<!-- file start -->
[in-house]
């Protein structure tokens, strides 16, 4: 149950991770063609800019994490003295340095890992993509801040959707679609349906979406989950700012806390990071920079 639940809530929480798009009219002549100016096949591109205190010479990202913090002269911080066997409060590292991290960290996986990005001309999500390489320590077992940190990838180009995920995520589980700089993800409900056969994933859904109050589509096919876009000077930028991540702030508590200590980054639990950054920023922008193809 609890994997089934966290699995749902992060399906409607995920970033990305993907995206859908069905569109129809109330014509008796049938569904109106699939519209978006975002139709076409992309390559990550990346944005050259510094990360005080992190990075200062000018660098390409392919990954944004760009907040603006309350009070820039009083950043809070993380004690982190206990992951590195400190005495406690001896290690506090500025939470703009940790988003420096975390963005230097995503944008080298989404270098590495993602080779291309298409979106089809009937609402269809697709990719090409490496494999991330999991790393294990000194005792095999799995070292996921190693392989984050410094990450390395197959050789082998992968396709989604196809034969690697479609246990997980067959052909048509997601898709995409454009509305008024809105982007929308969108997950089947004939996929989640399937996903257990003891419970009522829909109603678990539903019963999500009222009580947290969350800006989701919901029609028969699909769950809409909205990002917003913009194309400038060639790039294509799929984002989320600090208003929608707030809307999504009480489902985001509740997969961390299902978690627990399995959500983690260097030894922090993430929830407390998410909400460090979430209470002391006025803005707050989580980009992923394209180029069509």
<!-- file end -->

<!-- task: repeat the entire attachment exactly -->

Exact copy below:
[in-house]
């Protein structure tokens, strides 16, 4: 149950991770063609800019994490003295340095890992993509801040959707679609349906979406989950700012806390990071920079 639940809530929480798009009219002549100016096949591109205190010479990202913090002269911080066997409060590292991290960290996986990005001309999500390489320590077992940190990838180009995920995520589980700089993800409900056969994933859904109050589509096919876009000077930028991540702030508590200590980054639990950054920023922008193809 609890994997089934966290699995749902992060399906409607995920970033990305993907995206859908069905569109129809109330014509008796049938569904109106699939519209978006975002139709076409992309390559990550990346944005050259510094990360005080992190990075200062000018660098390409392919990954944004760009907040603006309350009070820039009083950043809070993380004690982190206990992951590195400190005495406690001896290690506090500025939470703009940790988003420096975390963005230097995503944008080298989404270098590495993602080779291309298409979106089809009937609402269809697709990719090409490496494999991330999991790393294990000194005792095999799995070292996921190693392989984050410094990450390395197959050789082998992968396709989604196809034969690697479609246990997980067959052909048509997601898709995409454009509305008024809105982007929308969108997950089947004939996929989640399937996903257990003891419970009522829909109603678990539903019963999500009222009580947290969350800006989701919901029609028969699909769950809409909205990002917003913009194309400038060639790039294509799929984002989320600090208003929608707030809307999504009480489902985001509740997969961390299902978690627990399995959500983690260097030894922090993430929830407390998410909400460090979430209470002391006025803005707050989580980009992923394209180029069509």